Bruce’s work to help launch the IPCC earned him an invite to Oslo to be part of the delegation to accept the award.
“I was sleeping in bed, and there was a phone call. They said, `Do you want to come be part of the IPCC delegation?’” Bruce said.
He said he’d think about it, but it was his wife Ruth who encouraged him to go.
“I said, ‘What do you mean? We're going!” she says.
The two travelled to Oslo for the award ceremony. Bruce remembers sitting in the second row, behind Al and Tipper Gore, but the standout memory for him came on the way back to the hotel after receiving the award.
“A crowd had gathered outside chanting, ‘I-P-C-C, I-P-C-C,’ and I thought that only happened to hockey teams or football teams, but, no, there we were being chanted at,” he said. “They wouldn't quit until the … chair went out on the balcony and waved.”
Bruce called it “pretty remarkable” and a “good thing” that the IPCC’s findings have been so influential on improving the collective understanding of climate scientists, but conceded it hasn’t been as influential as he’d hoped.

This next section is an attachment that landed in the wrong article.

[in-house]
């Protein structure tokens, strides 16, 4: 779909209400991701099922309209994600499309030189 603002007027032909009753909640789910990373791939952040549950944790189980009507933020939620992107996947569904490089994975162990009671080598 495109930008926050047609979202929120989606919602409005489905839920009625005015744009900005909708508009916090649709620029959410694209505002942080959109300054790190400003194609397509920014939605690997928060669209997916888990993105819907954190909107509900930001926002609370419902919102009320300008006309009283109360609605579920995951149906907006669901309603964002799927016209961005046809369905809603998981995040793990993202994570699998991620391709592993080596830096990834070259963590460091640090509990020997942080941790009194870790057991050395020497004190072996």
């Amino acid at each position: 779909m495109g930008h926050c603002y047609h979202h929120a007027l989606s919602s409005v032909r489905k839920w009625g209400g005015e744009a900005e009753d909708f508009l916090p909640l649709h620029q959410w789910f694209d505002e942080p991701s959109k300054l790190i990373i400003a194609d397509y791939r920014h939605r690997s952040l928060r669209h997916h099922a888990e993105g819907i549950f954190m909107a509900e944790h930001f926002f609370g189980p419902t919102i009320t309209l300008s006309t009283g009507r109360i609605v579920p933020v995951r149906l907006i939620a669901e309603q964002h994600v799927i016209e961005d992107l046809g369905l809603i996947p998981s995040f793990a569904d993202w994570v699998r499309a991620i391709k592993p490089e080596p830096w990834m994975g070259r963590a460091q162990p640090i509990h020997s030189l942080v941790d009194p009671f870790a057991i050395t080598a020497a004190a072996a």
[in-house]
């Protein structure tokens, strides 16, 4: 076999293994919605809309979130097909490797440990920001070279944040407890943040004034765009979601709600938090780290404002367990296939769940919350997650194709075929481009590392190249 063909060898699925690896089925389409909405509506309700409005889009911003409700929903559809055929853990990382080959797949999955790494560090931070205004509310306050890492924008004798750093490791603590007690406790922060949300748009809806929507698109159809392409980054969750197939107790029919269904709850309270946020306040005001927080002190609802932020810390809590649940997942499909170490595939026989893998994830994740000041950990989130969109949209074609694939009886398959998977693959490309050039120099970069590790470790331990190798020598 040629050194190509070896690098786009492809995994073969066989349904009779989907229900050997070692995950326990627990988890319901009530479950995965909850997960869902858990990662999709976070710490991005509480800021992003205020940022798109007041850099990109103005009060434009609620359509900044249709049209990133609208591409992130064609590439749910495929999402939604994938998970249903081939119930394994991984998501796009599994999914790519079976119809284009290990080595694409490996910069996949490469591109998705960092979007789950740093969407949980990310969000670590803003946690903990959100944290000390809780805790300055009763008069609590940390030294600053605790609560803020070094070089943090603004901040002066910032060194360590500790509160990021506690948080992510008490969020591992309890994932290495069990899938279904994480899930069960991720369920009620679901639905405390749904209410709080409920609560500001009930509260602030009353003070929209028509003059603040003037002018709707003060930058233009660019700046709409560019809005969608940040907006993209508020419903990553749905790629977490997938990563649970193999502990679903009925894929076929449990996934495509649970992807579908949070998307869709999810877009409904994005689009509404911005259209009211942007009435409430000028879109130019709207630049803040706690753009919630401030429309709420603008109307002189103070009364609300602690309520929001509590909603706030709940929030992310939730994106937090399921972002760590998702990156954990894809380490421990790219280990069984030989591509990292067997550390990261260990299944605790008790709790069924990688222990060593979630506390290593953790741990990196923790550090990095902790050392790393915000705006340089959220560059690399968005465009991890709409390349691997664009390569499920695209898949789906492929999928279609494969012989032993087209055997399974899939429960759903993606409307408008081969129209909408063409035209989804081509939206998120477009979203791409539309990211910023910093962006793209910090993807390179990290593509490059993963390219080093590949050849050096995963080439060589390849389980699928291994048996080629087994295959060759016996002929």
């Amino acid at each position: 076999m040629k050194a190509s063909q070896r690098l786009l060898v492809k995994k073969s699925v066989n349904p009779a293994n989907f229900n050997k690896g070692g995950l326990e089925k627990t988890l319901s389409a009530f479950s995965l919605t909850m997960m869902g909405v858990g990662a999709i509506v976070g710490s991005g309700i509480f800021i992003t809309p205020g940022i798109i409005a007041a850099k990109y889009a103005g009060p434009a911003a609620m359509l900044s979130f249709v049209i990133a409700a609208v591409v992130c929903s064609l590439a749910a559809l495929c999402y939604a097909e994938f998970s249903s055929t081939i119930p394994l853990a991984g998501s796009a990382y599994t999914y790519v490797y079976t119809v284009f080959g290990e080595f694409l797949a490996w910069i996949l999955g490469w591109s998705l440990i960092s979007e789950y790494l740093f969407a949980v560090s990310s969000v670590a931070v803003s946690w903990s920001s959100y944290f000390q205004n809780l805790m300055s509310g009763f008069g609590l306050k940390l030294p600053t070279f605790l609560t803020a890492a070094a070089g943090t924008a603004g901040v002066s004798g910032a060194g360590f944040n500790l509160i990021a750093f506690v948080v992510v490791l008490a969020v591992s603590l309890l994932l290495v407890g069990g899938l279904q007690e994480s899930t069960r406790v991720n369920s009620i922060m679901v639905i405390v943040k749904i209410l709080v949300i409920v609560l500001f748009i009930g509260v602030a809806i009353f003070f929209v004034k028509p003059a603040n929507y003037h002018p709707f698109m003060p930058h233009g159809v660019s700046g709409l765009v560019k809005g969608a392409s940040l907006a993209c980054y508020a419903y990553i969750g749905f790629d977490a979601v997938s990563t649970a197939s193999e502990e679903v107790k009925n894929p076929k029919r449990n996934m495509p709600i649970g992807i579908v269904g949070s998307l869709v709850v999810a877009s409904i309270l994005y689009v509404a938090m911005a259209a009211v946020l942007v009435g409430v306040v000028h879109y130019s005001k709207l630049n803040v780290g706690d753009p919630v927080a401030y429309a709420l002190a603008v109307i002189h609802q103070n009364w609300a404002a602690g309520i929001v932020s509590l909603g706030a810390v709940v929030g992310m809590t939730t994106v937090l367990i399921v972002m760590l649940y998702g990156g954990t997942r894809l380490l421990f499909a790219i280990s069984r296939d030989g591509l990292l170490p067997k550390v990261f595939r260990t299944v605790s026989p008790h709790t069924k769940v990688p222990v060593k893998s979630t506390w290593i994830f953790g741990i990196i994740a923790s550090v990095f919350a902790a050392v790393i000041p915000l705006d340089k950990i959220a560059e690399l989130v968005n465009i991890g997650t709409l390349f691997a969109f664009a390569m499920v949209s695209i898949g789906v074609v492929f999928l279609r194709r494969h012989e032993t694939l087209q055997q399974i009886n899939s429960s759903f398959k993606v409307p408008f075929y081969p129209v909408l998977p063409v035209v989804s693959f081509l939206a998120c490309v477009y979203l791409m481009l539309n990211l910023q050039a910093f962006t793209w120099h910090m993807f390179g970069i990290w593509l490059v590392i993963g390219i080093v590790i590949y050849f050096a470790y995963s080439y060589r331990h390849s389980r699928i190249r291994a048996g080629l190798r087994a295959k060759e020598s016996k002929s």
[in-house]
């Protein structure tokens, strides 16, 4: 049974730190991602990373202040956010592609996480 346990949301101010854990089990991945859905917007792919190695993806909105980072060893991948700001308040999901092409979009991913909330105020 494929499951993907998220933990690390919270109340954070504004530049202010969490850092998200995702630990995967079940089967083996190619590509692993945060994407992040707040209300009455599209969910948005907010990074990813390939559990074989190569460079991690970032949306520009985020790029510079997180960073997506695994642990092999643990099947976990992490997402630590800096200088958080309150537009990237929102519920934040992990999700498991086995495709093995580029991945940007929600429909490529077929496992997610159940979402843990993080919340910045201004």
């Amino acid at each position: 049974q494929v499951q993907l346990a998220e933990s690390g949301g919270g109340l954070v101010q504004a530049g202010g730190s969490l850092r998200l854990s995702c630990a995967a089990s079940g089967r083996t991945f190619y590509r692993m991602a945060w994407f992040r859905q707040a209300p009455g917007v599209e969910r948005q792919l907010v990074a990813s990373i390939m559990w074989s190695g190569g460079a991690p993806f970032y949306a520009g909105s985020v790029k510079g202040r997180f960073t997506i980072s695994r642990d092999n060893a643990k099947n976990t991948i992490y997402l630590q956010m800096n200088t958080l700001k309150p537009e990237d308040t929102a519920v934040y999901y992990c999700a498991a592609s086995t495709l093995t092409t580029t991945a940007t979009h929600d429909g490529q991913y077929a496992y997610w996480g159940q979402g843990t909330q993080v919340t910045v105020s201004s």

“Now it hasn't been very successful in getting real action, in my view, but that's a political problem,” he added.
In many ways, the political dimension of climate change remains the biggest impediment to cutting emissions, given the science has been clear for decades, and many ways to address the problem already exist.
Bruce’s career, spanning from his early days forecasting weather to his experience at the forefront of international climate diplomacy, was devoted to finding solutions to current problems. It also reveals what has been lost over decades of government inaction.
When it rains, it pours